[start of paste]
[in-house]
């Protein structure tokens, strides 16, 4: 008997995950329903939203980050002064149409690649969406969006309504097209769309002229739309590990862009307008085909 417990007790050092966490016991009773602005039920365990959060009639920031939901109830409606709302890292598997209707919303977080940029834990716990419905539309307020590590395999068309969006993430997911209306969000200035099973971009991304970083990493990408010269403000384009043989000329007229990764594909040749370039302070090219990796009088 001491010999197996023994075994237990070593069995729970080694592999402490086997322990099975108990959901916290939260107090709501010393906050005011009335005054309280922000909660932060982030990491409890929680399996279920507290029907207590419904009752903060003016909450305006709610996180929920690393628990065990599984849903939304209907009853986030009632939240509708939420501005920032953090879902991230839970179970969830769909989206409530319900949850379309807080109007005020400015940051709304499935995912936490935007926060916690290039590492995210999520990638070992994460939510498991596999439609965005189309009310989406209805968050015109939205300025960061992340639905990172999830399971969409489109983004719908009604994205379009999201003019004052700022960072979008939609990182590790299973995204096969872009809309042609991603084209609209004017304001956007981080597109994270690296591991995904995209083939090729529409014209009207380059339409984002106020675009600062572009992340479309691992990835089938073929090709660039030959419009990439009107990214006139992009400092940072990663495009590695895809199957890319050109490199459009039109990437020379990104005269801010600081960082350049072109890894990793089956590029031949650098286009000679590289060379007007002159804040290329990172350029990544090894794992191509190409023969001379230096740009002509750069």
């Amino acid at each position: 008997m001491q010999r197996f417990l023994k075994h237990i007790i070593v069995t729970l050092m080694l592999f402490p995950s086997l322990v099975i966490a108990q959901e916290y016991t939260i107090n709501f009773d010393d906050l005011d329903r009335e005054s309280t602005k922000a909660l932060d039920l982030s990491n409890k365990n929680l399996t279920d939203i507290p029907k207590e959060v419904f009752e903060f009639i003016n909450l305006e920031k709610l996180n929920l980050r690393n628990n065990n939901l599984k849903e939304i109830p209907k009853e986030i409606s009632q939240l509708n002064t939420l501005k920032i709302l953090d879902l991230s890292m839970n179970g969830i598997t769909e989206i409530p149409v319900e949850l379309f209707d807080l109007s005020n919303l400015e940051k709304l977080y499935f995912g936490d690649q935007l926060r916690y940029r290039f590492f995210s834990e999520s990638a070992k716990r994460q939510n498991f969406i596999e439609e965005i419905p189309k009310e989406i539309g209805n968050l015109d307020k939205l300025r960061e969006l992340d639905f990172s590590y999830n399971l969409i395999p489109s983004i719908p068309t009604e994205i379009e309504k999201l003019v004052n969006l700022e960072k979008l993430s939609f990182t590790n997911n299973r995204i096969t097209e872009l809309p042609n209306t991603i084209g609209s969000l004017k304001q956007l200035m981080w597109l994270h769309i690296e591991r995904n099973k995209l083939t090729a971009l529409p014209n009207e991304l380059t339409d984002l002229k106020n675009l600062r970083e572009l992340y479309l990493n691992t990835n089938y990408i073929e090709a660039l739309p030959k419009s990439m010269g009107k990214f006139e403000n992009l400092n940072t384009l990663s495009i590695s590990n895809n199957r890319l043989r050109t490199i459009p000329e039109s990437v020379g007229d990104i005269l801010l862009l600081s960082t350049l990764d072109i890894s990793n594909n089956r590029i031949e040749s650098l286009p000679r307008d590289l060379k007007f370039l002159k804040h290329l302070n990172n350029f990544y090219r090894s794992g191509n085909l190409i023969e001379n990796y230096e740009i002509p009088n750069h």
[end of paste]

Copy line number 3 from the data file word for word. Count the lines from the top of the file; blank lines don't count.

């Amino acid at each position: 008997m001491q010999r197996f417990l023994k075994h237990i007790i070593v069995t729970l050092m080694l592999f402490p995950s086997l322990v099975i966490a108990q959901e916290y016991t939260i107090n709501f009773d010393d906050l005011d329903r009335e005054s309280t602005k922000a909660l932060d039920l982030s990491n409890k365990n929680l399996t279920d939203i507290p029907k207590e959060v419904f009752e903060f009639i003016n909450l305006e920031k709610l996180n929920l980050r690393n628990n065990n939901l599984k849903e939304i109830p209907k009853e986030i409606s009632q939240l509708n002064t939420l501005k920032i709302l953090d879902l991230s890292m839970n179970g969830i598997t769909e989206i409530p149409v319900e949850l379309f209707d807080l109007s005020n919303l400015e940051k709304l977080y499935f995912g936490d690649q935007l926060r916690y940029r290039f590492f995210s834990e999520s990638a070992k716990r994460q939510n498991f969406i596999e439609e965005i419905p189309k009310e989406i539309g209805n968050l015109d307020k939205l300025r960061e969006l992340d639905f990172s590590y999830n399971l969409i395999p489109s983004i719908p068309t009604e994205i379009e309504k999201l003019v004052n969006l700022e960072k979008l993430s939609f990182t590790n997911n299973r995204i096969t097209e872009l809309p042609n209306t991603i084209g609209s969000l004017k304001q956007l200035m981080w597109l994270h769309i690296e591991r995904n099973k995209l083939t090729a971009l529409p014209n009207e991304l380059t339409d984002l002229k106020n675009l600062r970083e572009l992340y479309l990493n691992t990835n089938y990408i073929e090709a660039l739309p030959k419009s990439m010269g009107k990214f006139e403000n992009l400092n940072t384009l990663s495009i590695s590990n895809n199957r890319l043989r050109t490199i459009p000329e039109s990437v020379g007229d990104i005269l801010l862009l600081s960082t350049l990764d072109i890894s990793n594909n089956r590029i031949e040749s650098l286009p000679r307008d590289l060379k007007f370039l002159k804040h290329l302070n990172n350029f990544y090219r090894s794992g191509n085909l190409i023969e001379n990796y230096e740009i002509p009088n750069h």